The Heel that Started the War

Amy shoveled another spade of martian dirt into the pile. It felt strange to have traveled so far to Mars to shovel dirt. She and Bill were building the greenhouse, and these holes would be its foundation. She peered at his pile, a foot shorter than her own. He had spent most of the hour humming, and it seemed to have slowed him down.

“Bill, could you dig a little faster?” she said.

“Hmmm, hmmm, remember me to the one who lives there, she was once a true love of mine,” he sang.


“I just sang the first song to ever be sung on Mars. It was Bob Dylan. Y’know they put that album in Voyager 4. ‘Freewheelin’ Bob Dylan.’ Freewheelin through the cosmos, Ha!”

She couldn’t help the smile. His enthusiasm was corny, but contagious.

“We’ll spin that record when we find it,” she said.

Voyager 4 carried bits of Earth’s culture, and it had crashed on Mars.

“Y’know, I wonder if they put any fightin’ songs in there, to warn invaders to stay away, like, ‘We’ll kick your asses!'” he said and punched his palm.

“Good idea, but they might take it the wrong way. Don’t wanna start a war off a misunderstanding.”

“Guess so.”

She headed to the shuttle for a break and froze at the entrance. A horsefly the size of her fist stared at her from the ramp. Her childhood instincts kicked in.

Hello. We come in–

Before she could stop herself, she crunched the bug under her foot. She lifted her boot and trembled as the blood oozed down the treads.

“Oh god.”

Life. She had found life on Mars and greeted it with a boot heel.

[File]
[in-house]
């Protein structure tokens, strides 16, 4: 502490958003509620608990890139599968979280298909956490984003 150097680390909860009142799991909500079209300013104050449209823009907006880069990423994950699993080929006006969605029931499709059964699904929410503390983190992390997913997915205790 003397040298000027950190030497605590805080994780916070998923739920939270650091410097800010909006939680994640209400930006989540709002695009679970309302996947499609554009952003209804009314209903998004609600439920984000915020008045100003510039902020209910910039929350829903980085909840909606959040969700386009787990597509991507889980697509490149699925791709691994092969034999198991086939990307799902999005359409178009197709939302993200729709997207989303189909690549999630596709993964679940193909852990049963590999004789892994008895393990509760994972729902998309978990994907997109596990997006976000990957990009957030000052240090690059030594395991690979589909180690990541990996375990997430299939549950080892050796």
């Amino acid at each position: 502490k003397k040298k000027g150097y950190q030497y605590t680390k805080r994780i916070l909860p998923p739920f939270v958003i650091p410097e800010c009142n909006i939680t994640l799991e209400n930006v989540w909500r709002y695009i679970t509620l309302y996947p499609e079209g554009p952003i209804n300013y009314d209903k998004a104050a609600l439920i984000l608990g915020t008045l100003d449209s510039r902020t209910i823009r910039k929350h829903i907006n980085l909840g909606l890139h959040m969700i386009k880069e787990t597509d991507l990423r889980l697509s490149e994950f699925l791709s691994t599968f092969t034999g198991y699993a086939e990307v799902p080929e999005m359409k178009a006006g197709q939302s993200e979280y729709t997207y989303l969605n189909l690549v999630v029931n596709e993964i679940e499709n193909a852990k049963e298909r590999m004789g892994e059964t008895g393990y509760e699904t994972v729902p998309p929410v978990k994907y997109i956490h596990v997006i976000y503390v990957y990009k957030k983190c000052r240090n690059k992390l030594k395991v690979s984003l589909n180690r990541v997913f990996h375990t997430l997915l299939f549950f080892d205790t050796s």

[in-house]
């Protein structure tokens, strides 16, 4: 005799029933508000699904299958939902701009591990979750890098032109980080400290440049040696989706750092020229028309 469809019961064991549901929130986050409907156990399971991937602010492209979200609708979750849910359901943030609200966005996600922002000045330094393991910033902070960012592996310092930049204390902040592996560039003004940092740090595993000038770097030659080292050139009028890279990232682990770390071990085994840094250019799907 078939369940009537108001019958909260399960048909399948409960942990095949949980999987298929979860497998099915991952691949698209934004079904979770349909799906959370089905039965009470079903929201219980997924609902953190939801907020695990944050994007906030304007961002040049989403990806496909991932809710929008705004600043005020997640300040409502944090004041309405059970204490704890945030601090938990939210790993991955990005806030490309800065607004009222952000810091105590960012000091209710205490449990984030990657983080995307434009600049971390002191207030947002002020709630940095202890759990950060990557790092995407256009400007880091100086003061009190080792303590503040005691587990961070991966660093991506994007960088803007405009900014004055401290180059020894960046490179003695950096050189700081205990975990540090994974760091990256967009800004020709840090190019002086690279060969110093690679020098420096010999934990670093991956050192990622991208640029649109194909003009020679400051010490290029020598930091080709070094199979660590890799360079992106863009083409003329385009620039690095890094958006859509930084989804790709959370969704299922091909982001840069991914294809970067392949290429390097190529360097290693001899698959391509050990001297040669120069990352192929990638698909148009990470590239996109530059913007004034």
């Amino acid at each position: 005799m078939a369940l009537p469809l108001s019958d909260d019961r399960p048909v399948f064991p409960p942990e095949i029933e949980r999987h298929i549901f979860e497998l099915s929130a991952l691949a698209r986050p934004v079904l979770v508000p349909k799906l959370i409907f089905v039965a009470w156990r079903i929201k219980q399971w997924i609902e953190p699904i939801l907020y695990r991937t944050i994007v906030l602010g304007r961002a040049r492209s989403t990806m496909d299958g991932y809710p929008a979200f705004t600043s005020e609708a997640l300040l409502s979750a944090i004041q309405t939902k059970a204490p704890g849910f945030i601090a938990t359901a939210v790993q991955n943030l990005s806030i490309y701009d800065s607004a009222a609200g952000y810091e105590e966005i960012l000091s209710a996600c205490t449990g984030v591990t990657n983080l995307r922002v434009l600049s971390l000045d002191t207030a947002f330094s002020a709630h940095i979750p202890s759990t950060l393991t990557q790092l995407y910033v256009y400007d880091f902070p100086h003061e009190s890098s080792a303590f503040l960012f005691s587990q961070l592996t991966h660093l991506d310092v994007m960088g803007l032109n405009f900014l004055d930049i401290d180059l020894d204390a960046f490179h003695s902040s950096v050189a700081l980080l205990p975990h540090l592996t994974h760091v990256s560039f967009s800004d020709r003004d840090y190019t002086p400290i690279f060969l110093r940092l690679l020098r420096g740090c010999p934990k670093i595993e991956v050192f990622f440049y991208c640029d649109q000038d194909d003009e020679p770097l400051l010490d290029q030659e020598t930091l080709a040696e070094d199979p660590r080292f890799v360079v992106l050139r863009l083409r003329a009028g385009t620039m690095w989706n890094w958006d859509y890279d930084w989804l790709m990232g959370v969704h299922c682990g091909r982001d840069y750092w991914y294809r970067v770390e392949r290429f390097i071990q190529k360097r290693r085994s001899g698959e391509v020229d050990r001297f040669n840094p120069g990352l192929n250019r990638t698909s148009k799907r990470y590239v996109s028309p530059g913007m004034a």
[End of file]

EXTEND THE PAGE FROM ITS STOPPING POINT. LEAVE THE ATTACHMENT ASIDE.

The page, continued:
“Something wrong?” said Bill.


A piercing screech filled her head, a violent, stabbing screech that knifed into her brain and chainsawed along her skull. She clutched her helmet and doubled over on her knees. The pain sliced through her body with a serrated edge and sprawled her onto her back.

“What is this!? Bill?”


He twisted on the ground, kicked up small clouds of dust until he became a shadow of jerking limbs.

The crew flashed into her head and for a second she wondered if they were safe, but the pain escalated and smothered her worry.

And then it stopped.

Amy stared into the sky. It was calm and reminded her of butterscotch. She wanted to sit up, to assert control over her numb limbs, but she feared waking the pain. In the silence of the peace, she heard a thousand tiny voices singing in her head.

I am not saying you treated me unkind


You could have done better but I don’t mind

A dark cloud filled the sky. It was sizzling with tiny movements, and it was coming closer.

You just kind of wasted my precious time

“Bill, I know this one,” she said.

But don’t think twice, it’s all right.

The swarm devoured her.

Lyrics by Bob Dylan


Week Twenty-three
Prompt: The first men/women to set foot on Mars return to their ship only to find a large, strange insect on the door of the ship.


Goodbye Alexander

The apartment was small and drab and suffocating. Alexander slouched into the gutted sofa cushions and tried to admire the decor. Instead, he scribbled criticisms in his mental list: the walls were a splotchy, faded red, the floors were puddled with water stains, the windows were dark with the city’s grime. He almost added “filthy,” but decided against it. It didn’t matter now.

“It’s cozy,” he said.

His foot slid from the coffee table and left a smear of cleanliness on the tabletop.  Continue reading

Dodging Flyers in the City